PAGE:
1 item added to your cart
Over 40 years of educating about law, democracy, and human rights
An initiative in the Northeast and Mid-Atlantic regions of the U.S. to teach African American youths about the importance of civil rights history, its impact on their rights and responsibilities, and how they can be active, engaged members of their communities.
senior program director
8 July 2014
17 March 2014
11 February 2014
23 January 2014
This initiative is being implemented in select elementary, middle, and high schools in the Northeast and Mid-Atlantic regions of the U.S. Through a three-tiered approach, African American students will learn about civil rights and advocacy with an end goal of developing a deep understanding of the importance and impact of the civil rights movement and how they can be active, engaged members of their communities.
Three programs make up this initiative:
Throughout the course of this initiative, which runs November 2011 through October 2014, more than 3,000 upper elementary and middle school students will participate in the programs. Additionally, the high school teachers trained in the Civics & Civil Rights Institute will pass their knowledge on to approximately 5,000 students each year.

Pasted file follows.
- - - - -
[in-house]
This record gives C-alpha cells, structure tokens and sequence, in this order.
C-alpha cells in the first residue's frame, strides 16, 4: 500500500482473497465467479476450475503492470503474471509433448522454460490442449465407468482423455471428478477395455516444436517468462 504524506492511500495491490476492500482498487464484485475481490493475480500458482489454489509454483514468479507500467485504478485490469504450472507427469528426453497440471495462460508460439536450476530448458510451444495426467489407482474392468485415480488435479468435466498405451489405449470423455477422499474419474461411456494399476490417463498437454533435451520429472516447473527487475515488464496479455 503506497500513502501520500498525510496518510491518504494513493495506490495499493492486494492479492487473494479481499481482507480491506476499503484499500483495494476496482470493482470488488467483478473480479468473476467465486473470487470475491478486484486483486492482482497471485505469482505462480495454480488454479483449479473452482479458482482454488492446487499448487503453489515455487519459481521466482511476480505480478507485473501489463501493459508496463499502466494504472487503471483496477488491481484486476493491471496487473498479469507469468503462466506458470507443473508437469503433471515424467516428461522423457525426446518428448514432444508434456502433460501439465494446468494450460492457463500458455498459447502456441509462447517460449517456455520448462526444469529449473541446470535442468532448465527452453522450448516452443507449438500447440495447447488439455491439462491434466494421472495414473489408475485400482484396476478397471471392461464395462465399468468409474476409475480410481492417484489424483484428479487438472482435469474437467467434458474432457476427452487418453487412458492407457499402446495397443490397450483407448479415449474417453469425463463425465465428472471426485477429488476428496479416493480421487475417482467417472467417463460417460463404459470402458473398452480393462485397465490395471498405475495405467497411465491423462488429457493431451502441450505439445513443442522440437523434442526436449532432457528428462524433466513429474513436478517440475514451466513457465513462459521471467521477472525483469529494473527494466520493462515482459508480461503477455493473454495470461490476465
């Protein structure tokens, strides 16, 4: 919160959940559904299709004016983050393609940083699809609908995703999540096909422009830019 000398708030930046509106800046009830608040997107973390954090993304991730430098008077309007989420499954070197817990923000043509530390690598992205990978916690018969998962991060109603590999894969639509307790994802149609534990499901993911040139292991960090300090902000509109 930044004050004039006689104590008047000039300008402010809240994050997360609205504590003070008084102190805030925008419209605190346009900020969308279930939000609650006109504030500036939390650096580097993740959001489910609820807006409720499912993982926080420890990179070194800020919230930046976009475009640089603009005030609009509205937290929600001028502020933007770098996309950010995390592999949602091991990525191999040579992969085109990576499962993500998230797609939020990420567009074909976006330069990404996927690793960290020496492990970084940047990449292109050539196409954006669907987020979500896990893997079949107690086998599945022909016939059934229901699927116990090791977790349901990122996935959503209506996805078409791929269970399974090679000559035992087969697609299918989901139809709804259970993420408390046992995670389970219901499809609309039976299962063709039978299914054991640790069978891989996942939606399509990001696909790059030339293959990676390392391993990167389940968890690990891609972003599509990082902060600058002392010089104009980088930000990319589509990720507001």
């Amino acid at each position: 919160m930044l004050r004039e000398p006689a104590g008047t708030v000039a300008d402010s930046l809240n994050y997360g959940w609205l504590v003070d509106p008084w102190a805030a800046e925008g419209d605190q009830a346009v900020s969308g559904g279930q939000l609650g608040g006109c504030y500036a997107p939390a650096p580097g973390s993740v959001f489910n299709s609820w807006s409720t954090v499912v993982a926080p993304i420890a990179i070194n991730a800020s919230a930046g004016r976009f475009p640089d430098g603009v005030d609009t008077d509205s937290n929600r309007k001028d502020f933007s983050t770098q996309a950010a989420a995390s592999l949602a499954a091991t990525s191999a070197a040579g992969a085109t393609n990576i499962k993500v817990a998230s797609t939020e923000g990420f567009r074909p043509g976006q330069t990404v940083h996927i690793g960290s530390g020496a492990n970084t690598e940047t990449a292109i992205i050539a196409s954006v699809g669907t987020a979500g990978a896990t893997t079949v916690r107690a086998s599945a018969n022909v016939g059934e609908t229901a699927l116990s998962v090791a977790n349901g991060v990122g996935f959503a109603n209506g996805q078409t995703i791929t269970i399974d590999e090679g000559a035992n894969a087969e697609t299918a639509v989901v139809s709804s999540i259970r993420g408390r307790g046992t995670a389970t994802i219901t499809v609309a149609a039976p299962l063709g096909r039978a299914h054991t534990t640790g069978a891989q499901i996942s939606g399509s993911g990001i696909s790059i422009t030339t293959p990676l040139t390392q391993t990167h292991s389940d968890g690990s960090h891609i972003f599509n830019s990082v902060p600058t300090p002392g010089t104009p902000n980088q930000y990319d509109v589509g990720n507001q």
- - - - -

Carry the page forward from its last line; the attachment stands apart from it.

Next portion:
These programs will help students develop a number of essential skills such as advocacy, communication, problem-solving, and critical thinking, which will better equip them to overcome challenges and improve their lives. Students will also benefit from the exposure to positive adult role models. All three initiatives will involve community leaders—professionals, judges, lawyers, and activists—who will share their experiences and expertise.
Note: Due to the scope of the grant providing funding for Closing the Gap: Civic Leadership for Youth, participation is limited to schools in the Northeast and Mid-Atlantic regions of the U.S.
In May 2015, Street Law hosted a series of webinars on policing and the rule of law. Below is sampling of the lesson plans developed for participants in these webinars.
These lessons are appropriate for use in high school classroom settings.
Please contact Lena Morreale Scott with questions about these lesson plans.
From 2011–2014, Street Law operated a series of Breakfast with a Civil Rights Legend programs in elementary and middle schools. We've assembled a Teacher Handbook to help classroom teachers who are interested in replicating this program in their own schools.
Closing the Gap is made possible by all the volunteers who power the programs and the schools who invite us to participate in the lives of their students.
Street Law, Inc. 1010 Wayne Avenue, Suite 870Silver Spring, Maryland 20910
(301) 589-1130(301) 589-1131 firstname.lastname@example.org